eOriginal’s Director of Fintech Strategies, John Jacobs, provides an industry overview for 2018
You may have seen the Asset-Backed Alert (ABA) predictions for 2018, which included several trends in the Asset-Backed Securities (ABS) industry. For example, ABA cautioned readers about possible slowing of growth due to sluggish segments such as sub-prime auto, yet also included optimistic predictions of $811B based on the economic environment:
“Across most asset classes, investor demand is high and funding costs are low. And the expectation is that already narrow spreads will continue to move inward for at least the next six months, with concerns about credit risk remaining muted amid modest economic growth and rising household incomes.”
Here are my additional observations about activities around asset-backed securities (ABS) for the digital lending segment and the opportunities for growth based on increased consumer confidence in online lenders; banks and institutions forming synergistic partnerships; and ABS investors all wanting a piece of the action.
Online lenders continue to leverage partnerships and, as a result, have experienced explosive growth in ABS in its segment. For example, the JP Morgan Chase partnership with On Deck Capital is maturing into a strong contender in small-dollar credit. When student loan fintech Earnest was acquired by Navient Corporation late last year, we saw what I believe to be a trend that will shore up ABS—Earnest retains its management team and brand equity with consumers, as Navient reaps the benefit.
These and other strategic partnerships provide a newfound confidence for investors. I think we will see more equity capital and venture capital money in this space as the year progresses. Digital lenders are taking market share from bank and traditional non-bank lenders, which is driving partnership with banks and spurring them to launch digital lending platforms of their own, following the model of Goldman Sachs starting Marcus.
Focus on the Customer Experience
Banks and other institutions are not partnering or acquiring online lenders as a knee jerk reaction—they are looking for technology that will provide the most seamless customer experience. The technology is there among the winners in the segment: In fact, word on the street says that there will be one or two semi-impactful acquisitions this year.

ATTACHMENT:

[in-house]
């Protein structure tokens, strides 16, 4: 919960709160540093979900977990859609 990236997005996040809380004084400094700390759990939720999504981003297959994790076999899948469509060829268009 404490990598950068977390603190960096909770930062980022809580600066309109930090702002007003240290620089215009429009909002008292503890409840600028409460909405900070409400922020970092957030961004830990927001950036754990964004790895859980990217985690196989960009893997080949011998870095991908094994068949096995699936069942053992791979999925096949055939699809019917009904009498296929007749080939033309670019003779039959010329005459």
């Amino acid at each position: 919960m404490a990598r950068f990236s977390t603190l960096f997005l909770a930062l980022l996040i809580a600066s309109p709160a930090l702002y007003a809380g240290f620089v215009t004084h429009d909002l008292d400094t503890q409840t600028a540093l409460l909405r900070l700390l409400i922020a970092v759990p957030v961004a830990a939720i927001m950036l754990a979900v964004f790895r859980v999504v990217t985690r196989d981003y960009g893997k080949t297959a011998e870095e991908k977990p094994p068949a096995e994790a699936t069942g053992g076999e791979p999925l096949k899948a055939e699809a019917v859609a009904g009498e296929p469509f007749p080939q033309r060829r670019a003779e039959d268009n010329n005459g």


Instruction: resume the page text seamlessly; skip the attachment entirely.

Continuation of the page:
Another trend to watch for among bigger online lenders—who will follow the lead of industry giant Lending Club, will be the shift to sponsoring their own securitizations. This ability to control more of their destiny without having to partner will be increasingly attractive to the companies that have the traffic, infrastructure, and “juice” among consumers to support the move to in-house ABS.
New Business Models Burgeoning
Point-of-purchase lending for consumers will also grow. Companies like Affirm and Bread are a good example of how this model remains attractive to consumers. Similarly, home improvement loans from online lenders like Marcus and Marlette Funding will lead to more opportunities for the ABS markets.
What both ABS investors and banks look for in a partner is not just in the technology. The most attractive online lending partners have a process that reaches the public in a way that not only provides a loan, but also provides education about credit health and guides them as they work toward more financial stability. Successful entrants will educate these borrowers and gain better payment structures, with total transparency as the goal. They’re not only originating deals efficiently, but also minimizing loss among the consumers they serve. Additionally, the setbacks of 2016 for marketplace lending that impacted investor confidence are no longer creating a drag on growth.
Other Growth Drivers
Depending on which reports you read, ABS experienced 20-30 percent growth at the end of 2016. By the end of 2017, that number was close to 80 percent. If ABS in the online, non-prime side stays as strong as analysts predict, it will lead to very solid growth for the ABS market. However, as the ABA suggests, this growth may not approach last year’s numbers.
Online originations will continue to bounce back from where they were—keeping in mind that even though deal originations were down, digital lenders still managed about five times as many ABS transactions last year. With digital lending representing only 10 percent of a total available market of $1 trillion by 2020 there is a lot of money left on the table for 2018.
We will bring you more in-depth thoughts on these and other topics in future editions of eO Insights. Please feel free to contact me directly with questions or observations: email@example.com. If you are attending SFIG Vegas 2018 at the end of February and would like to chat, please schedule a meeting with us at the event.